BGUSAT, Israeli academia’s first nanosatellite, was successfully launched into space on February 15, 2017 to conduct BGU scientific missions. It is the result of a five year joint project between BGU, Israel Aerospace Industries (IAI) and the Ministry of Science, Technology and Space. The satellite, 10x10x30 centimeters (a little bit larger than a milk carton) and weighing just five kilograms, is outfitted with innovative new cameras that can detect climate phenomena and a guidance system that lets the operators choose the areas to shoot and research through a dedicated ground station at BGU.
It is the first time any Israeli university will direct the scientific missions of an Israeli nanosatellite for research purposes. Its unique orbital path close to Earth’s atmosphere will enable BGU and TAU researchers to study scientific phenomena such as the Earth airglow layer. BGUSAT’s innovative cameras will allow researchers to position the satellite to take a variety of pictures from different angles each orbit if so desired, rather than having to maintain a single shooting angle every orbit.
Above: Installing the satellite dish that will receive the data transmitted from BGUSAT and send it to the ground station at BGU's EPIF. Aviran Sadon, a doctoral student who was instrumental in the BGUSAT process, is pictured gesturing in this photo from March 2016.
The Israel Space Agency in the Ministry of Science, Technology and Space, IAI and BGU launched the project five years ago. Constructing the satellite began two years ago at IAI’s space division. Science Minister Ofir Akunis said, “This is another step in advancing cooperation between the government, industry and academia in order to promote the Israeli space industry. Only such a collaboration with government backing will preserve the Israeli space industry’s global standing, and will promote research, create new jobs, all while safeguarding the essential interests of Israel.”
A nanosatellite is an intriguing new tool for academic scientific research. Prof. Dan Blumberg, BGU’s VP and Dean for R&D, said, “Nanosatellites enable space engineering and space research at costs that are affordable for academia. The reduced costs allow academia to assume a much more active role in the field taking advantage of the innovation and initiative of researchers and students.”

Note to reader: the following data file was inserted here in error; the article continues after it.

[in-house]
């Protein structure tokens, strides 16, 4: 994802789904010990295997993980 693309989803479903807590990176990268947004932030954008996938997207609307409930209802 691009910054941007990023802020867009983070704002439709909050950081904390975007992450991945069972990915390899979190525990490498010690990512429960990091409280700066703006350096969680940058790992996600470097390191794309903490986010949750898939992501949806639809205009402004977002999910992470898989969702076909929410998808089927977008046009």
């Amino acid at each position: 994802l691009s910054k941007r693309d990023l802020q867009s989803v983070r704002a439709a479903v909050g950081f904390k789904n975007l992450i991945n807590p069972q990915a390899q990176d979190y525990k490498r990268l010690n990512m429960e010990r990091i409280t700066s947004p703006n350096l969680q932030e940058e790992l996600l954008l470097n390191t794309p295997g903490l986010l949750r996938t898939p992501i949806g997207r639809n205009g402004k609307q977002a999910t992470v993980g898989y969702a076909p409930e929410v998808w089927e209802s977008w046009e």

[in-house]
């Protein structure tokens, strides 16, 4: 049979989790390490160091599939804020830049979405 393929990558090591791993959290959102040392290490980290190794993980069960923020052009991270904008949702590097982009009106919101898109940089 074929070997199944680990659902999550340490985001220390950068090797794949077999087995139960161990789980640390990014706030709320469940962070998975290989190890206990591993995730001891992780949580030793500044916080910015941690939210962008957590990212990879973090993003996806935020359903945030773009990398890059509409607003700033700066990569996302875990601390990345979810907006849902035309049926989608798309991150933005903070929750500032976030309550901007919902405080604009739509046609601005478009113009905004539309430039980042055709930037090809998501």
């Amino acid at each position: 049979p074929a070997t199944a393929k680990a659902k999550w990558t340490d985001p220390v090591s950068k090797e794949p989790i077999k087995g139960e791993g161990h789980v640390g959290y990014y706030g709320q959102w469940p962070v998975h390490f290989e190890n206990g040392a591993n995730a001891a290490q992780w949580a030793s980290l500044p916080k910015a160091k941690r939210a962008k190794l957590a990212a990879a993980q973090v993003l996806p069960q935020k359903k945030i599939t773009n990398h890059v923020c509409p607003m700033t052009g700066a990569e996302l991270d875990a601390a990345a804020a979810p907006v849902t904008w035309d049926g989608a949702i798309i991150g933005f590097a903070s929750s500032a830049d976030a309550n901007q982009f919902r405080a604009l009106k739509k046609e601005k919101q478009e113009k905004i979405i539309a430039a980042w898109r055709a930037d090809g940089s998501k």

Satellite engineering is a constant balance between conservative and innovative thinking. Since large satellites are so expensive, not many risks can be taken that might jeopardize their mission. Nanosatellites, since they are much cheaper, offer a larger arena for space innovation. For BGUSAT, students and researchers were encouraged to think of new ways to build it and which systems to install.
Seed funding to build the BGU satellite and its ground receiving station was provided by BGU donors from Florida Max and Rachel Javit. “We’re so pleased to have helped Israel soar to new horizons by providing eyes in the sky,” says Rachel. “BGUSAT will provide valuable data for BGU and other Israeli academics that will benefit the scientific research community worldwide.”
IAI MBT Space Division CEO Col. (res.) Ofer Doron said, “We are proud to be part of an innovative technological project, which opens up the world of nanosatellites to new and varied scientific missions. For the first time, a dedicated computer with computing power similar to those of the larger satellites, but developed specifically for nanosatellites by the space division, has been installed. This computer has already been integrated into the SpaceIL spacecraft and the three Samson satellites. In addition, the space division and MicroGic Electronics have developed a unique camera that works in the short infrared range and can photograph a large array of weather phenomena. This nanosatellite is part of a series of educational and academic activities that we at IAI, as the national space division of Israel, consider an integral part of the Israeli space industry and are happy to lead.”
The BGU students and researchers who worked on BGUSAT integrated knowledge from a variety of fields such as software engineering, electrical engineering, planetary sciences, industrial engineering and management and more. This is the first project to showcase the enhanced space engineering capability that is being created at BGU. The goal is to be able to answer a call to build a nanosatellite from scratch “in house.”
Following the satellite’s launch, the Israel Space Agency has allocated an additional NIS 1 million to fund future research based on the data to be received from the satellite and sent out a call for proposals. BGU and TAU have already submitted a joint proposal to study Earth’s airglow layer.
“We expect challenging ideas from the Israeli research community,” said Avi Blasberger, Head of the Israel Space Agency, and added, “This is the first time that Israeli researchers will have the opportunity to receive information directly from a completely blue and white satellite, without having to go through other countries or research agencies.”
Through the BGUSAT cameras, researchers will be able to track atmospheric gases like CO2 in order to understand climate change, to examine changes in ground moisture that could be an indicator of desertification and affect agricultural development or to monitor plant development in different regions.
BGUSAT was successfully launched this week on the PSLV launcher from the Satish Dhawan launching pad in India along with 103 other nanosatellites. It set a world record for satellites launched on one rocket.
BGU’s Earth and Planetary Image Facility (EPIF) is one of just five NASA Regional Planetary Image Facilities (RPIF) outside the US. The closest NASA RPIF’s are in Italy and Japan.